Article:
John Hagel

The Connection Between Narrative and Purpose

John Hagel

Both narrative and purpose can be crafted at the level of each of us as individuals, organizations and broader social entities like cities, religions and movements. It’s directed to the people within the organization although it can be useful in helping others outside the organization (e.g., investors, partners, customers) to better understand what the organization is trying to achieve. They instill loyalty in a growing number of people outside the organization.

The Big Shift From Engagement to Passion

John Hagel

Celebrate those who are passionate (remember there are 13% of the workers who already have this kind of passion) and who are taking risks in addressing challenges that will help them, and the organization, get to higher and higher levels of performance. For decades now, companies have been relentlessly tracking levels of employee engagement. Every large company I know has an employee engagement survey it regularly administers. Is it possible that they’re tracking the wrong thing?

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The Big Shift in Business Models

John Hagel

Now, of course, platforms help to organize choices and make them more accessible but we are increasingly able to use digital infrastructures and the Internet to search for potential providers wherever they might be. In the Big Shift , we are all experiencing mounting performance pressure.

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The Future of the Gig Economy

John Hagel

Some people, especially techies, love the concept and can’t wait until the gig economy frees everyone from working as employees for large, bureaucratic organizations. The “gig economy” has become an ever-expanding meme, clocking over 500,000 citations on Google. It’s also become an interesting barometer of sentiment. Others, especially “progressives,” worry that this is the latest form of labor exploitation that will surely consume all of us, driving us into the pits of poverty.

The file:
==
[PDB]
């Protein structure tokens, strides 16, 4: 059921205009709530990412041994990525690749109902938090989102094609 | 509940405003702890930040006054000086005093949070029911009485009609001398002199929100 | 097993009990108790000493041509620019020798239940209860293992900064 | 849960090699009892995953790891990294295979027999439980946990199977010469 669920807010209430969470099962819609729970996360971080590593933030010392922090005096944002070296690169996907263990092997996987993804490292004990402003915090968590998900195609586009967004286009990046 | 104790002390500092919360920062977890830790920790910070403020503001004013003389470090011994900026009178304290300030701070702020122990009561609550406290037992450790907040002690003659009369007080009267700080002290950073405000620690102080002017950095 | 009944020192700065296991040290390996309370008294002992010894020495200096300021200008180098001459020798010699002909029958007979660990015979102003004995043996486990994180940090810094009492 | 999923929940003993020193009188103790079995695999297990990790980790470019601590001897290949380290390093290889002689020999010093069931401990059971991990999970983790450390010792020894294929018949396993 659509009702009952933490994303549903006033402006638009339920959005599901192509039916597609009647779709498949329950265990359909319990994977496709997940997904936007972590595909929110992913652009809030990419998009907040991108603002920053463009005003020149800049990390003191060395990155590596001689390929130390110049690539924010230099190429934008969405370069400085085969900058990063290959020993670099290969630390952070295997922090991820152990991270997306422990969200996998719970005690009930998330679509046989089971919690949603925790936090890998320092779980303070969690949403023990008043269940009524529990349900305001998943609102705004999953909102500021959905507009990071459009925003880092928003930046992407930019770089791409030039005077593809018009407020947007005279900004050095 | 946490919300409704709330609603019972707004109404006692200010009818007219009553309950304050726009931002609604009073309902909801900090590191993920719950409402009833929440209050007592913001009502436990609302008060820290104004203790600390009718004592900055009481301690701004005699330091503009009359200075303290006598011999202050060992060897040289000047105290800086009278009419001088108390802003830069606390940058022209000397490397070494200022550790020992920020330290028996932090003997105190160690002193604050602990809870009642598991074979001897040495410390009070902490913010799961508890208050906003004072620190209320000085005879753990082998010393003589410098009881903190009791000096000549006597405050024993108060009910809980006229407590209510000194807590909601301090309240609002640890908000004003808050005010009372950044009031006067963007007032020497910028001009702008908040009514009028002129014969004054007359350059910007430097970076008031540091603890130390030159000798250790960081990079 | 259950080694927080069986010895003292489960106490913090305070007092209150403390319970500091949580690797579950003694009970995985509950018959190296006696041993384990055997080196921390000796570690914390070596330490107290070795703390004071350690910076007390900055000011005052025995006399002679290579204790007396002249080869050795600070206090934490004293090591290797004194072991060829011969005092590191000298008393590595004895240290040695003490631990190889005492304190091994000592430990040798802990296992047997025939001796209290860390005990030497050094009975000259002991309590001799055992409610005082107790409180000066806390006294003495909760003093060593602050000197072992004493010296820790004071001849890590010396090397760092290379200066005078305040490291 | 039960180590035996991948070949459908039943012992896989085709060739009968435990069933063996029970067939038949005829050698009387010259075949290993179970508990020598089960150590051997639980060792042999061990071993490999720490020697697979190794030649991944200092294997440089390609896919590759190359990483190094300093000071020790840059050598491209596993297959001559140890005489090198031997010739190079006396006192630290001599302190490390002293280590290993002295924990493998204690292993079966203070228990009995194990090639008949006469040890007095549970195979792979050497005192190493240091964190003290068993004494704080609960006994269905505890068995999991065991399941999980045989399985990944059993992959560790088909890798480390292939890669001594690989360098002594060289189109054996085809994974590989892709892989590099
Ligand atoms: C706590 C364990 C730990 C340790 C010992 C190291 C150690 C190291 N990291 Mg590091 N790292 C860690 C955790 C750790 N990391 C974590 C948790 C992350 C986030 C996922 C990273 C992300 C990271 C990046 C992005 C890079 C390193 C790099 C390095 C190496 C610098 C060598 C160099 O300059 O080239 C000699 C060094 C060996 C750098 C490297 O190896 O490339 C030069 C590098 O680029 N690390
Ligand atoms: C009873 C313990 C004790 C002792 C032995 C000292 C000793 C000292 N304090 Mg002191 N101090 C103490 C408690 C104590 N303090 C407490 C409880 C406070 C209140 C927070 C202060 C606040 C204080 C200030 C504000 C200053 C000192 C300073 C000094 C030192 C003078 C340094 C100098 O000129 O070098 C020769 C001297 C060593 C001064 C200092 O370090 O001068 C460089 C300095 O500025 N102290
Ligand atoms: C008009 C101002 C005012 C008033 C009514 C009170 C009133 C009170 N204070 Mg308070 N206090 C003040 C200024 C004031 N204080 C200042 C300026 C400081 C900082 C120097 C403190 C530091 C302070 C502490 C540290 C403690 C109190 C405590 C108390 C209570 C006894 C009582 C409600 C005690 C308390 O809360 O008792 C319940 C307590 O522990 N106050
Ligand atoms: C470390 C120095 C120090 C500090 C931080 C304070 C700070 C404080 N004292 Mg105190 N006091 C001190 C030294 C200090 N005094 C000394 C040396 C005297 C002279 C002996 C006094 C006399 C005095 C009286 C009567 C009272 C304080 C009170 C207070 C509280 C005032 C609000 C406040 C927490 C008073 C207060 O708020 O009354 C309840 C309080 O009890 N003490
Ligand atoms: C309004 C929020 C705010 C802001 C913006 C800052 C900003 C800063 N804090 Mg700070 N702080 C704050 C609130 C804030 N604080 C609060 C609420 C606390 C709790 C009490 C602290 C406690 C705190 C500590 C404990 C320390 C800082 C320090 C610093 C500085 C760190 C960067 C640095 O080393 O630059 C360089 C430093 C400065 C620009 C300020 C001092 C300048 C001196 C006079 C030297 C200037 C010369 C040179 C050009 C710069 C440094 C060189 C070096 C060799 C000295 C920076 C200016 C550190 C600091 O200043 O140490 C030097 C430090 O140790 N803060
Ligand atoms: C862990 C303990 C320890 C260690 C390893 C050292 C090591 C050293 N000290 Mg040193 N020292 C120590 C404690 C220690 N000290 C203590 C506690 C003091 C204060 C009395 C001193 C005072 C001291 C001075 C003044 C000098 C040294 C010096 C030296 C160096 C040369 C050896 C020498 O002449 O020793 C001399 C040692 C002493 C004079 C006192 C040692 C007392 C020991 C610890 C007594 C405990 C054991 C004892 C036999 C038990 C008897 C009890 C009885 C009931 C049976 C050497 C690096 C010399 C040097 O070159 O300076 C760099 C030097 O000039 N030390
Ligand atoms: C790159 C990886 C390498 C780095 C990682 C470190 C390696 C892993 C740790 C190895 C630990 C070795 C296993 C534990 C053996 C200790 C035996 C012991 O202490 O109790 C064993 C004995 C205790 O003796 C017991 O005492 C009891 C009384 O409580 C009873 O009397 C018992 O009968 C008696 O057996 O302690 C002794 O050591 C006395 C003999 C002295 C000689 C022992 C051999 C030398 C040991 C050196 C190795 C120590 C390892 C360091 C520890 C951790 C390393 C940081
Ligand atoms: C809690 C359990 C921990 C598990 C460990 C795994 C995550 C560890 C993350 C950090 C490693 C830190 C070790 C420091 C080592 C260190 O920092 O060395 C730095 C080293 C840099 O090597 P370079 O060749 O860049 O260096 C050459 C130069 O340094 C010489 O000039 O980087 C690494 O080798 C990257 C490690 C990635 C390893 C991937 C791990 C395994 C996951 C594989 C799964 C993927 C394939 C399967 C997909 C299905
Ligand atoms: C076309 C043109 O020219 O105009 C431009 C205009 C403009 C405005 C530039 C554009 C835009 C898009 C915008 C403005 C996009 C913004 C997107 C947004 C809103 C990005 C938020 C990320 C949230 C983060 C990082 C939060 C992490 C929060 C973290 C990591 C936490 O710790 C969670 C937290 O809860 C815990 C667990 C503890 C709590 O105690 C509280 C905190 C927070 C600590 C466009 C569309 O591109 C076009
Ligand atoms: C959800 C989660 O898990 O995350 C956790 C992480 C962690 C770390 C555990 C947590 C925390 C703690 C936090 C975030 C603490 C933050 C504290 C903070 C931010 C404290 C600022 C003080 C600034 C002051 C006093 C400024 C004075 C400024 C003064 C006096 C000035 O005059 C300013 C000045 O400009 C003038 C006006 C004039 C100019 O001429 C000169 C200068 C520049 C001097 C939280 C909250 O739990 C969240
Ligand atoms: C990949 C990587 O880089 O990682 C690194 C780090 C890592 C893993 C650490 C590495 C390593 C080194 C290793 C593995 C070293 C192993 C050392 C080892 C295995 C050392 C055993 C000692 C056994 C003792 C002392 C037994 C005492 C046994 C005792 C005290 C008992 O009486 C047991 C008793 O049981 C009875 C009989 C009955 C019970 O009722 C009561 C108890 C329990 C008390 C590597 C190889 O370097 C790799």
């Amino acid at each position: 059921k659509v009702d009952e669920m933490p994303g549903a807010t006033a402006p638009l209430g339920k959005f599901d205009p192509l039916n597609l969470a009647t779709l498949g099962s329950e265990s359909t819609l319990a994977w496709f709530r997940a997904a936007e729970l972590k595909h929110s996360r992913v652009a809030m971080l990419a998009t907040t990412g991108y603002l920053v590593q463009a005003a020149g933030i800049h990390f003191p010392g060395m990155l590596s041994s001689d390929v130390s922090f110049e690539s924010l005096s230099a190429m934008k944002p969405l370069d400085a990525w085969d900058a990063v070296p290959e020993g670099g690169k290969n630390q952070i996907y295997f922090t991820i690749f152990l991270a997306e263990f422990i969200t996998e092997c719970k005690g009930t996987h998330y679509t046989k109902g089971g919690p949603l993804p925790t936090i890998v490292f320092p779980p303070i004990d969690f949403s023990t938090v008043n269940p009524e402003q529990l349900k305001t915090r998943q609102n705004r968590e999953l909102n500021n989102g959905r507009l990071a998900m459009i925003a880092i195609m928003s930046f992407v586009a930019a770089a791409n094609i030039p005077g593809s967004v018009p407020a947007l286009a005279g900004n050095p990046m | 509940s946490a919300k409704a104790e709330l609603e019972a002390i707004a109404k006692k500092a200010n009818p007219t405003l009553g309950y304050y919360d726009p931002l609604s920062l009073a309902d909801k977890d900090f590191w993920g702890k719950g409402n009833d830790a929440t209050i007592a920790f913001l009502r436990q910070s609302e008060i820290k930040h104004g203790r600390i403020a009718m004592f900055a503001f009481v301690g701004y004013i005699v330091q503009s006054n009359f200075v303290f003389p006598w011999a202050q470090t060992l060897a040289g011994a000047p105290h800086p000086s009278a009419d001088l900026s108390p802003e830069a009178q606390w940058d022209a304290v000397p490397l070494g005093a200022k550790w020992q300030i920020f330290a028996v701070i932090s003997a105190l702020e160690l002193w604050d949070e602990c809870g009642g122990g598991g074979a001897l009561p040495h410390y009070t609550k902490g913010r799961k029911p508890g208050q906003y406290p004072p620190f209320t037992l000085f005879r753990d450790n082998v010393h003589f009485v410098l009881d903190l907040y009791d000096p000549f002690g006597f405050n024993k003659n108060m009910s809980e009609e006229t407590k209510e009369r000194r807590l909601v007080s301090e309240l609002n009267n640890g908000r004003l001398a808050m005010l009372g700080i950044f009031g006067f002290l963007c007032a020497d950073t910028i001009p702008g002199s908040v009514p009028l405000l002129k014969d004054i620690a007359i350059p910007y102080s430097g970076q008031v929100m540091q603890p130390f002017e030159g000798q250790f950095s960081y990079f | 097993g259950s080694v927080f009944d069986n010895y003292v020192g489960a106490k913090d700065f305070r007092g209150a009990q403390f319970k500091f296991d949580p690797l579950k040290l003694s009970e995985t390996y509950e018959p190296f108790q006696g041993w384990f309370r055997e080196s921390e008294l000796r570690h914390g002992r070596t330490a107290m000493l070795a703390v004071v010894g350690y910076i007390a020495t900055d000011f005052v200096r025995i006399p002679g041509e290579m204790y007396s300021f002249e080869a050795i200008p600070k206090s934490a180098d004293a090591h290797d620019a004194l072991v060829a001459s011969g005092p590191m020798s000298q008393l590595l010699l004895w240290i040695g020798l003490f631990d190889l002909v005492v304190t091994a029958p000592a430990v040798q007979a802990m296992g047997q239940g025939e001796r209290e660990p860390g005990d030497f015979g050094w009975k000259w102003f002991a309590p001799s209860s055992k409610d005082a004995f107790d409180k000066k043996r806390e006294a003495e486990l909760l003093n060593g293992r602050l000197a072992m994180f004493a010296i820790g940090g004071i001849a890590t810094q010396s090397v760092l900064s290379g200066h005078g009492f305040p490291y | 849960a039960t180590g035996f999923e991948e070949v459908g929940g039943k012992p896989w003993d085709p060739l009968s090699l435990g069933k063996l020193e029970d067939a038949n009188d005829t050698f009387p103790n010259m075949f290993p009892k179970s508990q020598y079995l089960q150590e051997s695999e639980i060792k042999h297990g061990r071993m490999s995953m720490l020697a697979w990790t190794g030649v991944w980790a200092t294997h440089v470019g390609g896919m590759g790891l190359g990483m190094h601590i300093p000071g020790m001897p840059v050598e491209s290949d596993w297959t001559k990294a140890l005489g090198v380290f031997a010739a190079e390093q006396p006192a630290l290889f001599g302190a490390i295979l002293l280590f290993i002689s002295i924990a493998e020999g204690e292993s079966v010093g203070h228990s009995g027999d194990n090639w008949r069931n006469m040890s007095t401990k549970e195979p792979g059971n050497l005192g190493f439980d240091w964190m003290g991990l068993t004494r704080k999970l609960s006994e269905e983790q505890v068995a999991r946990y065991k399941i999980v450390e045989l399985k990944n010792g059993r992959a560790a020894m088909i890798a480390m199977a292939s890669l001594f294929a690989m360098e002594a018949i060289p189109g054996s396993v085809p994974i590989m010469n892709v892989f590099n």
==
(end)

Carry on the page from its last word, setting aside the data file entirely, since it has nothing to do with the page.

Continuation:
United We Stand, Divided We Fall

John Hagel

As I’ve written elsewhere , successful movements are built on a compelling opportunity-based narrative and mobilize people with a distinctive form of organization. It’s also very consistent with how successful movements organize. Rather than adopting hierarchical command and control structures, successful movements are all organized around small, local action groups , typically 10 – 15 people, who work together to achieve impact in very different contexts.

Flows, Fragility and Friction

John Hagel

What I’ve meant by that is that business for the past several centuries at least has been organized around stocks of knowledge as the basis for value creation. I’ve long been a fan of flows but, in the spirit of paradox, I’ve also been a fan of friction. But, wait a minute, friction slows down flows – how could I possibly favor both flows and friction?

Making a Movement: Narratives and Creation Spaces

John Hagel

One dictionary defines a movement as “an organized effort to promote or attain an end.” This suggests two key elements: intentionality and organization. There must be an intent or goal that provides the rationale for a movement to exist and there must be some degree of organization to help focus collaborative effort to achieve that intent or goal. Creation spaces help to organize activities in ways that accelerate learning.